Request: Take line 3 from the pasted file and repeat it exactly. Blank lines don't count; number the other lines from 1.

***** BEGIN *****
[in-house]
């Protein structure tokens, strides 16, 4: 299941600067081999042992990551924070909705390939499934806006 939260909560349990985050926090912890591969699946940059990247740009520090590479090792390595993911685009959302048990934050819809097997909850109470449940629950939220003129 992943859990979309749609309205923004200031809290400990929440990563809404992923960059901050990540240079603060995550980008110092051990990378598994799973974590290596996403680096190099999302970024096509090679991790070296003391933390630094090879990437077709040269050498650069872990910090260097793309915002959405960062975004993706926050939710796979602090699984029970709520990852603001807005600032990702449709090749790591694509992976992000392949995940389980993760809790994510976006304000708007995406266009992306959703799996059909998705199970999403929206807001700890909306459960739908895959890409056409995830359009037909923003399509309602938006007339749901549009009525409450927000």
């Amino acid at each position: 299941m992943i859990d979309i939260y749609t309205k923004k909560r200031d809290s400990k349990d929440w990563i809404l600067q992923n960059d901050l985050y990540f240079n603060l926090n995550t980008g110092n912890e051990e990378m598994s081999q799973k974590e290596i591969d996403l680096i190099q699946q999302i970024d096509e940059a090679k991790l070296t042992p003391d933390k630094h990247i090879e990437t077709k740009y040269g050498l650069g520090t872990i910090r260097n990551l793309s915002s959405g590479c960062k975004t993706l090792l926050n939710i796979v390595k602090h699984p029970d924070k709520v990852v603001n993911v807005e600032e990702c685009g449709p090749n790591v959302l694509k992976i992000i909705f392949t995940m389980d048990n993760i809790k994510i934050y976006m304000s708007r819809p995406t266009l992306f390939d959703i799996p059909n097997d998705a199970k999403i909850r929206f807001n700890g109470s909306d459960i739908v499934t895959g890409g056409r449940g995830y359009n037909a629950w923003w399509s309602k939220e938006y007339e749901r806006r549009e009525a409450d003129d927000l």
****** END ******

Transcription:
């Amino acid at each position: 299941m992943i859990d979309i939260y749609t309205k923004k909560r200031d809290s400990k349990d929440w990563i809404l600067q992923n960059d901050l985050y990540f240079n603060l926090n995550t980008g110092n912890e051990e990378m598994s081999q799973k974590e290596i591969d996403l680096i190099q699946q999302i970024d096509e940059a090679k991790l070296t042992p003391d933390k630094h990247i090879e990437t077709k740009y040269g050498l650069g520090t872990i910090r260097n990551l793309s915002s959405g590479c960062k975004t993706l090792l926050n939710i796979v390595k602090h699984p029970d924070k709520v990852v603001n993911v807005e600032e990702c685009g449709p090749n790591v959302l694509k992976i992000i909705f392949t995940m389980d048990n993760i809790k994510i934050y976006m304000s708007r819809p995406t266009l992306f390939d959703i799996p059909n097997d998705a199970k999403i909850r929206f807001n700890g109470s909306d459960i739908v499934t895959g890409g056409r449940g995830y359009n037909a629950w923003w399509s309602k939220e938006y007339e749901r806006r549009e009525a409450d003129d927000l």